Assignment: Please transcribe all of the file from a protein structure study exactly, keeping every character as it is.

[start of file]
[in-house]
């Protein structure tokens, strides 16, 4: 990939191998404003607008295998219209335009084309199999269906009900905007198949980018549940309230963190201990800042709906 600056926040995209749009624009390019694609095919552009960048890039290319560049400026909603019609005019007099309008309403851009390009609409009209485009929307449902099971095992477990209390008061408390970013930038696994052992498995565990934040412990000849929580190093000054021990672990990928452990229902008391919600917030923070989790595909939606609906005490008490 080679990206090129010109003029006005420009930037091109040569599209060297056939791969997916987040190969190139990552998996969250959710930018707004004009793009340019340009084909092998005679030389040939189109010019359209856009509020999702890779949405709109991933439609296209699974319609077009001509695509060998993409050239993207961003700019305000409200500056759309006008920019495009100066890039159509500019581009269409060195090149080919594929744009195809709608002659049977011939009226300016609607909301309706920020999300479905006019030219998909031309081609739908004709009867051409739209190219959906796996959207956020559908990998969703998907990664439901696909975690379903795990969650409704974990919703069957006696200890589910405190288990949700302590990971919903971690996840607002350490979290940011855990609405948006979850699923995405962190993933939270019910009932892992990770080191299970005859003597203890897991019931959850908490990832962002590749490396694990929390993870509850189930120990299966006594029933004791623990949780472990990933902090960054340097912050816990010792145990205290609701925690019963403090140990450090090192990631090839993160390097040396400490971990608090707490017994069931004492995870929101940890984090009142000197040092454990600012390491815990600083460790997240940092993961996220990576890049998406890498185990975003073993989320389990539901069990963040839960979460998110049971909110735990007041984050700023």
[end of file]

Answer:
[in-house]
């Protein structure tokens, strides 16, 4: 990939191998404003607008295998219209335009084309199999269906009900905007198949980018549940309230963190201990800042709906 600056926040995209749009624009390019694609095919552009960048890039290319560049400026909603019609005019007099309008309403851009390009609409009209485009929307449902099971095992477990209390008061408390970013930038696994052992498995565990934040412990000849929580190093000054021990672990990928452990229902008391919600917030923070989790595909939606609906005490008490 080679990206090129010109003029006005420009930037091109040569599209060297056939791969997916987040190969190139990552998996969250959710930018707004004009793009340019340009084909092998005679030389040939189109010019359209856009509020999702890779949405709109991933439609296209699974319609077009001509695509060998993409050239993207961003700019305000409200500056759309006008920019495009100066890039159509500019581009269409060195090149080919594929744009195809709608002659049977011939009226300016609607909301309706920020999300479905006019030219998909031309081609739908004709009867051409739209190219959906796996959207956020559908990998969703998907990664439901696909975690379903795990969650409704974990919703069957006696200890589910405190288990949700302590990971919903971690996840607002350490979290940011855990609405948006979850699923995405962190993933939270019910009932892992990770080191299970005859003597203890897991019931959850908490990832962002590749490396694990929390993870509850189930120990299966006594029933004791623990949780472990990933902090960054340097912050816990010792145990205290609701925690019963403090140990450090090192990631090839993160390097040396400490971990608090707490017994069931004492995870929101940890984090009142000197040092454990600012390491815990600083460790997240940092993961996220990576890049998406890498185990975003073993989320389990539901069990963040839960979460998110049971909110735990007041984050700023």